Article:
18. X-RayAbdominal Trauma Evaluation • C-spine • Chest AP +/- paper clips for penetrating injury • High association of chest injuries and abdominal injuries • Free air? • Pelvis +/- paper clips for penetrating injury

  19. Others X-RayAbdominal Trauma Evaluation • Urethrography 5. ? IVP for hematuria • IV contrast Keep good urinary output • Better CT scan 6. Spine fracture • Chance Fracture 20% small bowel injuries

  20. Case PresentationJ.D. (3265709) -1 • 47 year old male Car felt on his Rt chest, LOC at scene? RUQ & Rt chest pain & deformity Rt shoulder • A good air entry • B Rt chest pain and bruising • C Pulse 92, Bp 120/90 HgB 140 EKG , few PVC, CK 1485, Triponin t < .05 • D GCS 15 • E Chest abrasions Rt side

  21. Case PresentationJ.D. (3265709) -2 • Ct scan • Abdomen • Chest Xray

  22. CT scan J.D. (3265709) -2

  23. Case PresentationJ.D. (3265709) -2 • Ct scan • Grade III liver laceration • Intra abdominal free fluid • HgB decrease to 93 • Liver injury • 85 % observation • 10% -15% mortality • 15 % Laparotomy • 60 % mortality

  24. Surgical management A significant liver injuries will not heal spontaneously and surgical intervention is the only acceptable approach for it Pringle 1908 Once the diagnostic of Hemoperitoneum has been made, routinely the next goal of the surgeons will be to prepare the patient for surgery as rapidly and efficiently as possible Sclafani 1991

  25. Surgical management (cont’d) Isolated severe blunt liver injury may be managed nonoperatively with better survival and less blood products use. Grindlinger 1998 TIP Patient selection Type of Trauma Age Associated injuries

  26. Resuscitation • ATLS • Patient ‘s clinical condition • Persistent or recurrent hypotention • Hemorrhage • Prompt control of bleeding • Judicious volume restoration • Maintenance of pH and To TIP Duration of shock more critical than the amount of blood transfused

  27. Blunt Liver Trauma Protocol1998

  28. Outcome J Trauma;1998, 45,360

  29. Outcome • Nonoperative • Less blood • mortality 15% Vs up to 63% • LOS shorter TIP decision to treat is base on the patient stability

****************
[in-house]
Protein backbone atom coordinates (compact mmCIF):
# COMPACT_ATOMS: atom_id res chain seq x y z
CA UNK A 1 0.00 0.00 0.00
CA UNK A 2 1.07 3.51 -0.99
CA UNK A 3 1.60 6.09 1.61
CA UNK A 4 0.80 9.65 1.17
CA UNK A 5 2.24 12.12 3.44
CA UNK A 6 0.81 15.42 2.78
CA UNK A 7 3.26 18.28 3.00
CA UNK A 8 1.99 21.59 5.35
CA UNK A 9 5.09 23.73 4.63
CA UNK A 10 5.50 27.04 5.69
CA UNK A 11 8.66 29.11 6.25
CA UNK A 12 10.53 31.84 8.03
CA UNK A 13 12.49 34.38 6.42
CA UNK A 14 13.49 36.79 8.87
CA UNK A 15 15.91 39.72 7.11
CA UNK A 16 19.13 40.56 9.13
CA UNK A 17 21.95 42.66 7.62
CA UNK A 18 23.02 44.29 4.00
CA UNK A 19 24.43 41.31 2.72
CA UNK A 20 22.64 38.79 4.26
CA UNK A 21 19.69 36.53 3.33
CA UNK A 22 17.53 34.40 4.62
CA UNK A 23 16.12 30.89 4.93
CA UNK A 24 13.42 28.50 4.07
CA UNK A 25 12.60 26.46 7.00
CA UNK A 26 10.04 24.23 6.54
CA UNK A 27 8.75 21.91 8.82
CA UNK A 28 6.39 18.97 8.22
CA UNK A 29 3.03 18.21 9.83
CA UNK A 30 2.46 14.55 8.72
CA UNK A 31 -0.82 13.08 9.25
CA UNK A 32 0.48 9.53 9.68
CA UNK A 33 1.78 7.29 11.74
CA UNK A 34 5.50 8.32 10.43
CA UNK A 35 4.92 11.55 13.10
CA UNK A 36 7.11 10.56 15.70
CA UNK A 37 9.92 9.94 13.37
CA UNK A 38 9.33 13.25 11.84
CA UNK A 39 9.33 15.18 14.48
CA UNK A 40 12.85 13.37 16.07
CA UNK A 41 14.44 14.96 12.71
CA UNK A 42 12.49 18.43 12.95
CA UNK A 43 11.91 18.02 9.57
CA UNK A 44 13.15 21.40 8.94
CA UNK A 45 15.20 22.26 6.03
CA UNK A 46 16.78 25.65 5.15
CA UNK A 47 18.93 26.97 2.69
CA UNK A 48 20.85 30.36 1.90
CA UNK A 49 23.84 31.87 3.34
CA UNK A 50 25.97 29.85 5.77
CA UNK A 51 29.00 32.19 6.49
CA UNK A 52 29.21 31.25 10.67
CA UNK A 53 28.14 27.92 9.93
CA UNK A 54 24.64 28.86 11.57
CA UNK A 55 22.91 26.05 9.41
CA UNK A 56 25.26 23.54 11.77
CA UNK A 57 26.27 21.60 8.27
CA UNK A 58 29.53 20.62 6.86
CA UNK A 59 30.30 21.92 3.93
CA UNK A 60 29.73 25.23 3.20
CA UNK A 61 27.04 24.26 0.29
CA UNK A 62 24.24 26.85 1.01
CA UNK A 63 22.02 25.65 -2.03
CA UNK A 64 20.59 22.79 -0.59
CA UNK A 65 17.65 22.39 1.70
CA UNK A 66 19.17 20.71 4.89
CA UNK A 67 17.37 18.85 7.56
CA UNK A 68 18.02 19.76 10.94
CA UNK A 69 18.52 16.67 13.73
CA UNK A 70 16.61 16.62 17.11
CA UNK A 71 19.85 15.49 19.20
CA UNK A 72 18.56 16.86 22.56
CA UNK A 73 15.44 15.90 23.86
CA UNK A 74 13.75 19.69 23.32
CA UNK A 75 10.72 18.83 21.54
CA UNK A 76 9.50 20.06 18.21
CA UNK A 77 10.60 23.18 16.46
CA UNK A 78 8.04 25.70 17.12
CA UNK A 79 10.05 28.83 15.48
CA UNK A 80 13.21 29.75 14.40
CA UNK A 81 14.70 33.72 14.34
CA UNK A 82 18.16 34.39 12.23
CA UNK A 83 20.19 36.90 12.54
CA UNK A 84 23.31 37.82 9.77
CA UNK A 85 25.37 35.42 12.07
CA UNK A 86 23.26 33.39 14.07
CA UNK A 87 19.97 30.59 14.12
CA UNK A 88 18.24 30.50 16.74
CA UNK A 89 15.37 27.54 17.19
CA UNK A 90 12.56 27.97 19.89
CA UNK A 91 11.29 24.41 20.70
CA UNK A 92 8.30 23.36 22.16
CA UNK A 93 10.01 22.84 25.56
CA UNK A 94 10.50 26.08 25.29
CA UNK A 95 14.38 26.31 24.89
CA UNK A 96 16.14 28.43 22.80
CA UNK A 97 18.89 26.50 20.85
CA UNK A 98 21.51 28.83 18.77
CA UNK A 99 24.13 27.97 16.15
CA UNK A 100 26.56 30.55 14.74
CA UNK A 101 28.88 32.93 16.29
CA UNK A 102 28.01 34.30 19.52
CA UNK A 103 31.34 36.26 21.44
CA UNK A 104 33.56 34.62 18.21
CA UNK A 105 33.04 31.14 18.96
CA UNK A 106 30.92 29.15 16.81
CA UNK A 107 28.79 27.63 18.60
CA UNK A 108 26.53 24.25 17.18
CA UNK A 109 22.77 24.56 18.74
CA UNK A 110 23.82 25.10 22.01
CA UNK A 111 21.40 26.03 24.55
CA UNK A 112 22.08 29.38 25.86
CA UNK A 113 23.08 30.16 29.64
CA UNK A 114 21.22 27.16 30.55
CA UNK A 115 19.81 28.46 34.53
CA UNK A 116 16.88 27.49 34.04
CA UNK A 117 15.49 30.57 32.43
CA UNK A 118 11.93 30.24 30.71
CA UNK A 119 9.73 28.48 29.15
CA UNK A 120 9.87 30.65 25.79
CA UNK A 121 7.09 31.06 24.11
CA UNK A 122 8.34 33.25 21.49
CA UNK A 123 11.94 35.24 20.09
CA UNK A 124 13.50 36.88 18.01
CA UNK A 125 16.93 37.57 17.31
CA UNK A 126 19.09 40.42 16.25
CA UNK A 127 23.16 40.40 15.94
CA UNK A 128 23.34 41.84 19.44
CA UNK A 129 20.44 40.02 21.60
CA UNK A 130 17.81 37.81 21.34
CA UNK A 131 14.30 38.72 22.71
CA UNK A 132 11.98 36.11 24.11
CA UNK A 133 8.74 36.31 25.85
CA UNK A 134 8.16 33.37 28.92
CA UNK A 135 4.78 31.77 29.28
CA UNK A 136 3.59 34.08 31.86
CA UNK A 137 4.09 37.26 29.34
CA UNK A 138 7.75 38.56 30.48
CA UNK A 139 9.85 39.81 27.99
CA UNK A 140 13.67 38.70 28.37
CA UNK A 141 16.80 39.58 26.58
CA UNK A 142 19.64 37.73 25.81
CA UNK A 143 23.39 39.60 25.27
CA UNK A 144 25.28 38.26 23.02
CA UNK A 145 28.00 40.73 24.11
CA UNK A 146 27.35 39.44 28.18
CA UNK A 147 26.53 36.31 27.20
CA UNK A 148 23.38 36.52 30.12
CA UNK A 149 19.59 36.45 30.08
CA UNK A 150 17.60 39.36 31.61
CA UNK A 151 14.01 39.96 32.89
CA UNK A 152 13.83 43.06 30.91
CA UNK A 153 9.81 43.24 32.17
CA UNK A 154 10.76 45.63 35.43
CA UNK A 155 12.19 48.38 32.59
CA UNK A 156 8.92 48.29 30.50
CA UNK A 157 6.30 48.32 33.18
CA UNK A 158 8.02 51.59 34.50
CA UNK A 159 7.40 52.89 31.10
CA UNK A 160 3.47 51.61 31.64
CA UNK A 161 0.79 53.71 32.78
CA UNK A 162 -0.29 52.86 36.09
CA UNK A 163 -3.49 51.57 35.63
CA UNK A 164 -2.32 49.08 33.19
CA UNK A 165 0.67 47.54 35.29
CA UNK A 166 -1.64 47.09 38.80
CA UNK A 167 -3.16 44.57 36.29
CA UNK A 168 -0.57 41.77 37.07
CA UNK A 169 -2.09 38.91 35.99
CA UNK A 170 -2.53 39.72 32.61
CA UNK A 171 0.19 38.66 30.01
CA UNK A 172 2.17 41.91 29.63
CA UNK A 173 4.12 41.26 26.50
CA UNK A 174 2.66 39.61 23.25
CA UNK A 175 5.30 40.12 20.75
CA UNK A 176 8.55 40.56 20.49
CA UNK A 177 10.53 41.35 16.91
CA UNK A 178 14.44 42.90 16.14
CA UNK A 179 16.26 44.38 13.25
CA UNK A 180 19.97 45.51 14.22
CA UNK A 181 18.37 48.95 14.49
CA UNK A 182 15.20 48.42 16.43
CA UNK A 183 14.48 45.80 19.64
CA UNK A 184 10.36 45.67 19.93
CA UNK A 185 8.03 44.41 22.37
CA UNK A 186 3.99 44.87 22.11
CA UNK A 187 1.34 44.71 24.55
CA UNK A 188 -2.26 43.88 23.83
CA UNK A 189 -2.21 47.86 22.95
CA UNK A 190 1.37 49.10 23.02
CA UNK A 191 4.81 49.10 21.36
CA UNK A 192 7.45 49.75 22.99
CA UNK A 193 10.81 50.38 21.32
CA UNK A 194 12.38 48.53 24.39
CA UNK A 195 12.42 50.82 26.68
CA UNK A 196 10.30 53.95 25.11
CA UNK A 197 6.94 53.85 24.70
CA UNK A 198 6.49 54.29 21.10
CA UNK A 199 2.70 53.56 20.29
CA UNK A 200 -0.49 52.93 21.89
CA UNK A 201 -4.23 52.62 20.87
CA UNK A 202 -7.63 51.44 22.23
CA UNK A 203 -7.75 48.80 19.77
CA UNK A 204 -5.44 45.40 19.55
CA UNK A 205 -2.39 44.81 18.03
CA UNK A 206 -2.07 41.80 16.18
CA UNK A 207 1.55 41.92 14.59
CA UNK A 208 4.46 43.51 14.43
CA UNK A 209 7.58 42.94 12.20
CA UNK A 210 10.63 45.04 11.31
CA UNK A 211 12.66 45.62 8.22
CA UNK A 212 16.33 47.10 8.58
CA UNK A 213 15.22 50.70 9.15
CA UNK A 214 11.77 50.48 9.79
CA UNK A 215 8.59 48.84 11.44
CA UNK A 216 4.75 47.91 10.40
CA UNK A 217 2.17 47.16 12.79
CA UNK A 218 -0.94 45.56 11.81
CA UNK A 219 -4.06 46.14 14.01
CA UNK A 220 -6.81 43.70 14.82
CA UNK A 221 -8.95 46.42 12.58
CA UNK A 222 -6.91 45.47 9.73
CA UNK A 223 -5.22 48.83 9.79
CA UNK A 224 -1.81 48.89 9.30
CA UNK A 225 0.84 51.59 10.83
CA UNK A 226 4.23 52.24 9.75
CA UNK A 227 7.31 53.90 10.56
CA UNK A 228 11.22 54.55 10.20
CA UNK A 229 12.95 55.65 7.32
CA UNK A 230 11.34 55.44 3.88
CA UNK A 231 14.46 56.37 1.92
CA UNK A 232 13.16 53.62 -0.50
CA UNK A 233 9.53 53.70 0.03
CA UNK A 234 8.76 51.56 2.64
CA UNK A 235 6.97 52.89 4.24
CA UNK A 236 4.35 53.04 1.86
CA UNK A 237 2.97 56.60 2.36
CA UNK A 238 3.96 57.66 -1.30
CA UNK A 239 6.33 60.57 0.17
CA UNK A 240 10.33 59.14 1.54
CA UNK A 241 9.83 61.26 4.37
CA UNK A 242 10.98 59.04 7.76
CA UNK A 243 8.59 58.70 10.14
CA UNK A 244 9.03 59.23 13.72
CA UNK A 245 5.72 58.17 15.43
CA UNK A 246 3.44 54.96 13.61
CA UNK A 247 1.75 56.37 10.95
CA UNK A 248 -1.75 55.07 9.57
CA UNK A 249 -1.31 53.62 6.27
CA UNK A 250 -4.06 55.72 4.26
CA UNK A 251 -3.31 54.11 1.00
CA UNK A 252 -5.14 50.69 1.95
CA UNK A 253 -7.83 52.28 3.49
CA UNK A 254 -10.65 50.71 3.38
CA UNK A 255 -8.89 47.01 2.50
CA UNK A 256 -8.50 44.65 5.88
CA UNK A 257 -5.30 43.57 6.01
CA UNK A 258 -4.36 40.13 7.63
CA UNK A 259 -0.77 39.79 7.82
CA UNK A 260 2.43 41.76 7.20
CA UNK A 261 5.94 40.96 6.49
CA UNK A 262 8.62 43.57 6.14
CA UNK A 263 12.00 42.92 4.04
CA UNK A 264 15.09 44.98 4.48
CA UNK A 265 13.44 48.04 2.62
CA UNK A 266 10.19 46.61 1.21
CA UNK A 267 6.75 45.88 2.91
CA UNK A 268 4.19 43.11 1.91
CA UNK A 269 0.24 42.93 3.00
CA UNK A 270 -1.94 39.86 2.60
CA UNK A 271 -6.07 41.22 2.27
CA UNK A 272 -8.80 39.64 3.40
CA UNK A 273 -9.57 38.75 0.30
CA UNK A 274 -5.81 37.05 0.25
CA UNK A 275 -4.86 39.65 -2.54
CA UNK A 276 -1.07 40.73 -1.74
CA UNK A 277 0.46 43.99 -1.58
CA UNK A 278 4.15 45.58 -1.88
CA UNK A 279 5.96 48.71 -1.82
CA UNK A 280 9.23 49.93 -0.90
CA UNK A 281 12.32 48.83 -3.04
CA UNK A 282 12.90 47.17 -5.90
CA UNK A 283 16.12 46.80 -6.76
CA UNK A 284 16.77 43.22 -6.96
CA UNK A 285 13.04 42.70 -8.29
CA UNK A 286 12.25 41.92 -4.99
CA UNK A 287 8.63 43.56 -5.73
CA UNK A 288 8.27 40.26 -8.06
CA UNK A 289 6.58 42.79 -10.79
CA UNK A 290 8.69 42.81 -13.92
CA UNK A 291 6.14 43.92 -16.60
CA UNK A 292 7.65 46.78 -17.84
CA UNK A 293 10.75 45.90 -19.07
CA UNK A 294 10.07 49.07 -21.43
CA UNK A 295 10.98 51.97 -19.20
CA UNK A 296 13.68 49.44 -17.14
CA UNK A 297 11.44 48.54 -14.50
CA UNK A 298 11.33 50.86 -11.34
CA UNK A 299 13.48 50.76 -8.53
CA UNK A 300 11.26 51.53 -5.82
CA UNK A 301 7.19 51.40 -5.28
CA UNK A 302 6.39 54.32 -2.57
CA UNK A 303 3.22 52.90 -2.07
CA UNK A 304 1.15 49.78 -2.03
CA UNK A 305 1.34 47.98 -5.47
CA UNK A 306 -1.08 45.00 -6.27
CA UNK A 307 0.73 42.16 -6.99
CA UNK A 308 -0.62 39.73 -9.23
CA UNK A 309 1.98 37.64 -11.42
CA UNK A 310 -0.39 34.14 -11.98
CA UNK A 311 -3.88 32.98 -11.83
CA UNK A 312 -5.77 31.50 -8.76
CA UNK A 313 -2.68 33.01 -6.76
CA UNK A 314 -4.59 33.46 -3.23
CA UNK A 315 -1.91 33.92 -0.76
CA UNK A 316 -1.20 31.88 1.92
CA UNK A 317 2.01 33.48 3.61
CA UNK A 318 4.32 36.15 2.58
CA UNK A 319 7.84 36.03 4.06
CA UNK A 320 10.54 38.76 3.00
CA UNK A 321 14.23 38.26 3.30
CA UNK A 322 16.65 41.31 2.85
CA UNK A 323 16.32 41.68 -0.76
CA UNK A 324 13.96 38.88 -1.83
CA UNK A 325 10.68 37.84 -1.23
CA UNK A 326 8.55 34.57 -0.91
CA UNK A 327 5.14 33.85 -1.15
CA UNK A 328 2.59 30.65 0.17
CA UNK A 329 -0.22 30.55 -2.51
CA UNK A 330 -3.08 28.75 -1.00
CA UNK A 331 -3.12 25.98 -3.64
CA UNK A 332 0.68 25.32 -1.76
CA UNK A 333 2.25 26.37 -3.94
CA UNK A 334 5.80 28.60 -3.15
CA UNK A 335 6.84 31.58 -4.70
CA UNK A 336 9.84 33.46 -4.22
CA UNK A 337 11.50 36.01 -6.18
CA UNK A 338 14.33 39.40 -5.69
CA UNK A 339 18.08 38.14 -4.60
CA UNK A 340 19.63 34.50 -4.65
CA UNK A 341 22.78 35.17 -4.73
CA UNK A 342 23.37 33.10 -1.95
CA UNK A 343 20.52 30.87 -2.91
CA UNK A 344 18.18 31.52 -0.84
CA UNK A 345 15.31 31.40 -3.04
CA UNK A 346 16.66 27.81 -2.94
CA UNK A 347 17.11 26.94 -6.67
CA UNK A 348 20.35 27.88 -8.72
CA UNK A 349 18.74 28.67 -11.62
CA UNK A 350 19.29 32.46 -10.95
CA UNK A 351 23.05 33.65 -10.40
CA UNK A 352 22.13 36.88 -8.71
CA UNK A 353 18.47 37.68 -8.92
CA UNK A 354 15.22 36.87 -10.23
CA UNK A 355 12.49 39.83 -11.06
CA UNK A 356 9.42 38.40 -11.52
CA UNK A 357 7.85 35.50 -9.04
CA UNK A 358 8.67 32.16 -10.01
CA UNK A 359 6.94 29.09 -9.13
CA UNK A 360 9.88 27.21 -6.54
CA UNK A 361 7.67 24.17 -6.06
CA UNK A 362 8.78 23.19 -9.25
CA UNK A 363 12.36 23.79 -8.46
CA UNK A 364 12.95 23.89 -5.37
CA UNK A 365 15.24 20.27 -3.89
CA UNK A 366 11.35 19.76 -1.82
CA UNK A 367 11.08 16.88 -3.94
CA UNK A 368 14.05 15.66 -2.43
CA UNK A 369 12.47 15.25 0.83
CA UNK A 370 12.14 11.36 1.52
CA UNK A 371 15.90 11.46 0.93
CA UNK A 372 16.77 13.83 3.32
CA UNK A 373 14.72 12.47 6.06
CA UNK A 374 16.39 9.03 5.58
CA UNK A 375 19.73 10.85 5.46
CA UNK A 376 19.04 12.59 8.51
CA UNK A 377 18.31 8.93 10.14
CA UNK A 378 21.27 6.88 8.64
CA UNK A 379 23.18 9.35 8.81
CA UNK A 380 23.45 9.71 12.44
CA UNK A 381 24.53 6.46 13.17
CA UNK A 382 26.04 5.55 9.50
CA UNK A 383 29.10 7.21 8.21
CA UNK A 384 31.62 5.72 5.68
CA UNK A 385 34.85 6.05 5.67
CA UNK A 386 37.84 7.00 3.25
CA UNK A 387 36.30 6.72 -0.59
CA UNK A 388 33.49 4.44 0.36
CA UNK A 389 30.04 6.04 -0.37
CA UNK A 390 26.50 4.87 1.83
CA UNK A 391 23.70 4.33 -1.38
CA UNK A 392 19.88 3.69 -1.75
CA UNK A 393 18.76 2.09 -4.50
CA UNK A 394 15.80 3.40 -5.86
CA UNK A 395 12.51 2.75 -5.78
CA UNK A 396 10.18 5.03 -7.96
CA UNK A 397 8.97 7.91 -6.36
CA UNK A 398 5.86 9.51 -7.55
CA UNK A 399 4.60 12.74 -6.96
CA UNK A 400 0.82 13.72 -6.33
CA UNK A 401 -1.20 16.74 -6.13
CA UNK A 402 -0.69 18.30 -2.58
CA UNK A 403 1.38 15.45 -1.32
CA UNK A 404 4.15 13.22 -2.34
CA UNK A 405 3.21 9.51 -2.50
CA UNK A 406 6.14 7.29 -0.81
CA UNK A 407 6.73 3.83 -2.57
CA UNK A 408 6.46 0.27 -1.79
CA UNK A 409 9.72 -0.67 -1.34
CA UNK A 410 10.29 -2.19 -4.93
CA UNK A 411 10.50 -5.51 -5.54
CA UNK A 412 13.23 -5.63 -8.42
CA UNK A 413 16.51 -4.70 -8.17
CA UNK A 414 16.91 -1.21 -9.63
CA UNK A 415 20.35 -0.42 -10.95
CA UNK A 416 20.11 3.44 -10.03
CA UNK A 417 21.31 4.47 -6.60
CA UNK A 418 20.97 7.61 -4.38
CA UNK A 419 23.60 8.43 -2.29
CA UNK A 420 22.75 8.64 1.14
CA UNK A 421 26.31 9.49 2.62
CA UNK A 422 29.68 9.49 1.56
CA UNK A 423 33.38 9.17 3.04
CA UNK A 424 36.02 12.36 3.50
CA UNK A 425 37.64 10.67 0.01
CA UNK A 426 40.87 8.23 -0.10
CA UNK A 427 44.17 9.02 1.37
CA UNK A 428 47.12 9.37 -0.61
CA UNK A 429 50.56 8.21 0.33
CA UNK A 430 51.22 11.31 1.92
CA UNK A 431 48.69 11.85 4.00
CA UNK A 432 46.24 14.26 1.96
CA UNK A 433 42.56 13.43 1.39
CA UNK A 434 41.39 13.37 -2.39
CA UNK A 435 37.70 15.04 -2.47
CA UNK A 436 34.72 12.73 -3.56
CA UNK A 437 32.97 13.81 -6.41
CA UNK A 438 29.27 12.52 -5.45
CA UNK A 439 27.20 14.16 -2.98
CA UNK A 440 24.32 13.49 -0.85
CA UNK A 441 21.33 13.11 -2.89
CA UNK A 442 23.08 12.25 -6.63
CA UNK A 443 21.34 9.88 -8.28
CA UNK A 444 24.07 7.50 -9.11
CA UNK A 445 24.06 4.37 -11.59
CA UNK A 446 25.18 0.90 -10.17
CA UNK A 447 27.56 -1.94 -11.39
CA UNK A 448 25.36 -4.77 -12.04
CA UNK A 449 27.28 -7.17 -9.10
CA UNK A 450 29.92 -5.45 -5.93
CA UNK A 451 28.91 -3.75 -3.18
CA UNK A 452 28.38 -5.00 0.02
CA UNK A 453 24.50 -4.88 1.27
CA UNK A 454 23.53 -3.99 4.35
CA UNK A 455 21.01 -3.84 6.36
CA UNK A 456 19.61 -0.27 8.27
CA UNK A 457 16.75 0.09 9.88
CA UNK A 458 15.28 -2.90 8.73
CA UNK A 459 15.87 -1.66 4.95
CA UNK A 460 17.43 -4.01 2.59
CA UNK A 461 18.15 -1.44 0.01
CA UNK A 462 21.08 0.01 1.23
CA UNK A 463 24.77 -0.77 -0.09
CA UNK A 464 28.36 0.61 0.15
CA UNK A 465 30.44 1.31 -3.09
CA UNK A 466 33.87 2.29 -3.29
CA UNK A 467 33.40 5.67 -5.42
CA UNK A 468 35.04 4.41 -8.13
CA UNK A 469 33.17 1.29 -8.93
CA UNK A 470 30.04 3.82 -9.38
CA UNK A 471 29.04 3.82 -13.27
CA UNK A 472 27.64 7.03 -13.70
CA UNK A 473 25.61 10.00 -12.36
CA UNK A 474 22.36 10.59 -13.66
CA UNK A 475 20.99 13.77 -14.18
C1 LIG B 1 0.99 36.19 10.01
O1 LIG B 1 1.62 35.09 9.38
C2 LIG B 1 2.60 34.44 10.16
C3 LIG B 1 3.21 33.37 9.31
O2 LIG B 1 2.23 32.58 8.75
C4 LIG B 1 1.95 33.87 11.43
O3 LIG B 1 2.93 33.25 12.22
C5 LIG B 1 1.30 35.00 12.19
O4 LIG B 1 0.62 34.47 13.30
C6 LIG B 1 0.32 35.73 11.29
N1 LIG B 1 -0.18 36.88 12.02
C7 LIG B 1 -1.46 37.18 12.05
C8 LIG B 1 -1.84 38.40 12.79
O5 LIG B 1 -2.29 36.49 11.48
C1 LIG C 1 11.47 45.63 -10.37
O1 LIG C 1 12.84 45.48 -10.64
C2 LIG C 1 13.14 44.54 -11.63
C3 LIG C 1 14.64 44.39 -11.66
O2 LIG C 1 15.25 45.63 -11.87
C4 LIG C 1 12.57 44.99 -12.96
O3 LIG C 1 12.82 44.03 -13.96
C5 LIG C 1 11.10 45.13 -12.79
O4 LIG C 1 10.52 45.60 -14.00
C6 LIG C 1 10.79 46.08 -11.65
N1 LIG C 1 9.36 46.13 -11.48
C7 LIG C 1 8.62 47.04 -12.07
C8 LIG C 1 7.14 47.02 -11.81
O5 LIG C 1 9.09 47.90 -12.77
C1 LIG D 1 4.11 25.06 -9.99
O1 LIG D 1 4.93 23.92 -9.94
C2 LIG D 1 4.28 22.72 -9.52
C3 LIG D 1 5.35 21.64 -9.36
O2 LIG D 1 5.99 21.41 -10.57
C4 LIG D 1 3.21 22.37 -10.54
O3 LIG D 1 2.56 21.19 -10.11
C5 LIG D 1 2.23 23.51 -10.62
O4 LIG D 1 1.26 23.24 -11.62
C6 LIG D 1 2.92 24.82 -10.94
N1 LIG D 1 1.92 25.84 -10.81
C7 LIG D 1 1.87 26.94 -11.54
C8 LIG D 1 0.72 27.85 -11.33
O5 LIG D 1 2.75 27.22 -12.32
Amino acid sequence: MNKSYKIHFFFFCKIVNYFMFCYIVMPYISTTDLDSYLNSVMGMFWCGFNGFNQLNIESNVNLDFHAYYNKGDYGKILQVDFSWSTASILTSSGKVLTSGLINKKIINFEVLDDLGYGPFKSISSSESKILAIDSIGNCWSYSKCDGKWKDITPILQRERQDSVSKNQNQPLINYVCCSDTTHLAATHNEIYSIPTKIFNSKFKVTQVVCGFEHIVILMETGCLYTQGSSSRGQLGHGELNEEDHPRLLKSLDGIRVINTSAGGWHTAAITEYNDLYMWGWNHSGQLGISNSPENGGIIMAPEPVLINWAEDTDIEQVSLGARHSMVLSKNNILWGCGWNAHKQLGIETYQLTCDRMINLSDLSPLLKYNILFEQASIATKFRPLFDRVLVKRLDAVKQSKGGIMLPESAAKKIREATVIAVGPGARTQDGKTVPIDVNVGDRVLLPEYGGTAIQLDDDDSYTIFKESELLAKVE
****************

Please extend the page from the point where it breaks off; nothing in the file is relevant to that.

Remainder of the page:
30. Spleen Injuries • Diagnosis • Hemodynamic instability • LUQ pain • Left shoulder pain • CT scan will save 70 % of spleen • Observation X 72 hr • Healing over 6 weeks • OPSI (overwhelming post Splenectomy infection) • < 1% of splenectomy , increase in children

  31. Small Intestine InjuriesEpidemiology • 15% of all laparotomy • High index of suspicion required • Serial examination • DPL diagnostic in 95 % • Enhance by enzyme • Increasing success with CT and laparoscopy • Delay in diagnosis increase M & M

  32. Retroperitoneal air

  33. Blunt Trauma in PregnancyAbdominal Evaluation • ½ Injuries due to MVA • Increase incidence of splenic injury and retroperitoneal bleed • Placenta abruption • 2-5% minor injuries • 20-50% in major injuries

  34. Blunt Trauma in PregnancyTreatment • Multidiciplinary approach • Stabilization of mother status • Avoid venocaval compression • Used shielding during X-Ray • Aggressive Hypotention treatment • Establish gestational age • Ultrasound • C-section…Group decision

  35. Blunt Trauma in PregnancyTreatment-2 • Abdominal evaluation • DPL supraumbelical approach • CT scan (5-10 cGy, Max is 10cGy) • Pelvic X-ray • Pelvic fracture: associated with fetal skull # • Unstable pelvic fracture = c-section (10%) • Monitoring in labor & delivery room • Rh- : RhiG within 72 Hours

  36. EpidemiologyMultivariate Odd Ratio From 16,000 Patients • Gross hematuria 3.62 • Admission hypotension 3.53 • Lower ribs fracture 2.58 • Hemo/pneumothorax 2.49 • Abdominal wall hematoma 1.96 • Base deficit(HCO3 < 21) 1.77 • Pelvic fracture 1.5 (Brad Chushing)

  37. What’s New in Abdominal Trauma • Diagnostic • Ct, U/S • Laparoscopy its impact is coming • Therapeutic • Nonoperative management • Spleen & liver • Non operative for liver gunshot • “Damage control” laparotomy • “Abdominal compartment syndrome”